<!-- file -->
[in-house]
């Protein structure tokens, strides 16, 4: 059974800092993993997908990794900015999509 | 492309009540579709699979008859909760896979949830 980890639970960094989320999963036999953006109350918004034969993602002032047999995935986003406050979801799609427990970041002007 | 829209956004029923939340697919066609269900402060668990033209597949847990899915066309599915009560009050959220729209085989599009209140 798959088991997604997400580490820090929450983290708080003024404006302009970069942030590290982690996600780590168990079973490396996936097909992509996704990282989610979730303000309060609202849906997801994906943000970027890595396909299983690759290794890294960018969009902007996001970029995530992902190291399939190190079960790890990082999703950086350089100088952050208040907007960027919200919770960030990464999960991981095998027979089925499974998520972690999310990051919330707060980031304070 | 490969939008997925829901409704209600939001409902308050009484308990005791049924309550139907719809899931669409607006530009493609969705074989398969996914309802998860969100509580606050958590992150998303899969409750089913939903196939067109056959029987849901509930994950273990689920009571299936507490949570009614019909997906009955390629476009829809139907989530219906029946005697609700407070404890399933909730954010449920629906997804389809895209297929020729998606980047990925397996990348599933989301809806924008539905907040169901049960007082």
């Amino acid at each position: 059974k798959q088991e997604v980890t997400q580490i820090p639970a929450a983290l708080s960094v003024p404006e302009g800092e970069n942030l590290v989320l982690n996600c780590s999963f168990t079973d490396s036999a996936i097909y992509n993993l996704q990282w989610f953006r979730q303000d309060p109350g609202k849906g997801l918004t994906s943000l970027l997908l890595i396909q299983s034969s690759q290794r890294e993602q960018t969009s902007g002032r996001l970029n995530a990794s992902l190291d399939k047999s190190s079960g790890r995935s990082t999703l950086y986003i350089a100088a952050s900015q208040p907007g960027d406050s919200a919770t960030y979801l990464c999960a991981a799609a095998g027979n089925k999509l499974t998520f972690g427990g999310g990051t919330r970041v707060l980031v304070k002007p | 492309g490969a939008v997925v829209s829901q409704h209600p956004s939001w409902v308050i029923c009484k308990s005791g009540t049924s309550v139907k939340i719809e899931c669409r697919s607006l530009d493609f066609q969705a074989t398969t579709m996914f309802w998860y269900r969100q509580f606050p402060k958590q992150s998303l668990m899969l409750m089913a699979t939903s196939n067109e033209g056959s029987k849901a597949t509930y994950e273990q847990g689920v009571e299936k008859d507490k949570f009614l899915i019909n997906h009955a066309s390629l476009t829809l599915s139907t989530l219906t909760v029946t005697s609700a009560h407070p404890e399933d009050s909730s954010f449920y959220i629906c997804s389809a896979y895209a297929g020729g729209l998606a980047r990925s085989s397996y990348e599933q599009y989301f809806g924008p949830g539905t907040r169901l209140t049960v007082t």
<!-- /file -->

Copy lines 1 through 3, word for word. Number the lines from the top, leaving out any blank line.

[in-house]
């Protein structure tokens, strides 16, 4: 059974800092993993997908990794900015999509 | 492309009540579709699979008859909760896979949830 980890639970960094989320999963036999953006109350918004034969993602002032047999995935986003406050979801799609427990970041002007 | 829209956004029923939340697919066609269900402060668990033209597949847990899915066309599915009560009050959220729209085989599009209140 798959088991997604997400580490820090929450983290708080003024404006302009970069942030590290982690996600780590168990079973490396996936097909992509996704990282989610979730303000309060609202849906997801994906943000970027890595396909299983690759290794890294960018969009902007996001970029995530992902190291399939190190079960790890990082999703950086350089100088952050208040907007960027919200919770960030990464999960991981095998027979089925499974998520972690999310990051919330707060980031304070 | 490969939008997925829901409704209600939001409902308050009484308990005791049924309550139907719809899931669409607006530009493609969705074989398969996914309802998860969100509580606050958590992150998303899969409750089913939903196939067109056959029987849901509930994950273990689920009571299936507490949570009614019909997906009955390629476009829809139907989530219906029946005697609700407070404890399933909730954010449920629906997804389809895209297929020729998606980047990925397996990348599933989301809806924008539905907040169901049960007082």
């Amino acid at each position: 059974k798959q088991e997604v980890t997400q580490i820090p639970a929450a983290l708080s960094v003024p404006e302009g800092e970069n942030l590290v989320l982690n996600c780590s999963f168990t079973d490396s036999a996936i097909y992509n993993l996704q990282w989610f953006r979730q303000d309060p109350g609202k849906g997801l918004t994906s943000l970027l997908l890595i396909q299983s034969s690759q290794r890294e993602q960018t969009s902007g002032r996001l970029n995530a990794s992902l190291d399939k047999s190190s079960g790890r995935s990082t999703l950086y986003i350089a100088a952050s900015q208040p907007g960027d406050s919200a919770t960030y979801l990464c999960a991981a799609a095998g027979n089925k999509l499974t998520f972690g427990g999310g990051t919330r970041v707060l980031v304070k002007p | 492309g490969a939008v997925v829209s829901q409704h209600p956004s939001w409902v308050i029923c009484k308990s005791g009540t049924s309550v139907k939340i719809e899931c669409r697919s607006l530009d493609f066609q969705a074989t398969t579709m996914f309802w998860y269900r969100q509580f606050p402060k958590q992150s998303l668990m899969l409750m089913a699979t939903s196939n067109e033209g056959s029987k849901a597949t509930y994950e273990q847990g689920v009571e299936k008859d507490k949570f009614l899915i019909n997906h009955a066309s390629l476009t829809l599915s139907t989530l219906t909760v029946t005697s609700a009560h407070p404890e399933d009050s909730s954010f449920y959220i629906c997804s389809a896979y895209a297929g020729g729209l998606a980047r990925s085989s397996y990348e599933q599009y989301f809806g924008p949830g539905t907040r169901l209140t049960v007082t």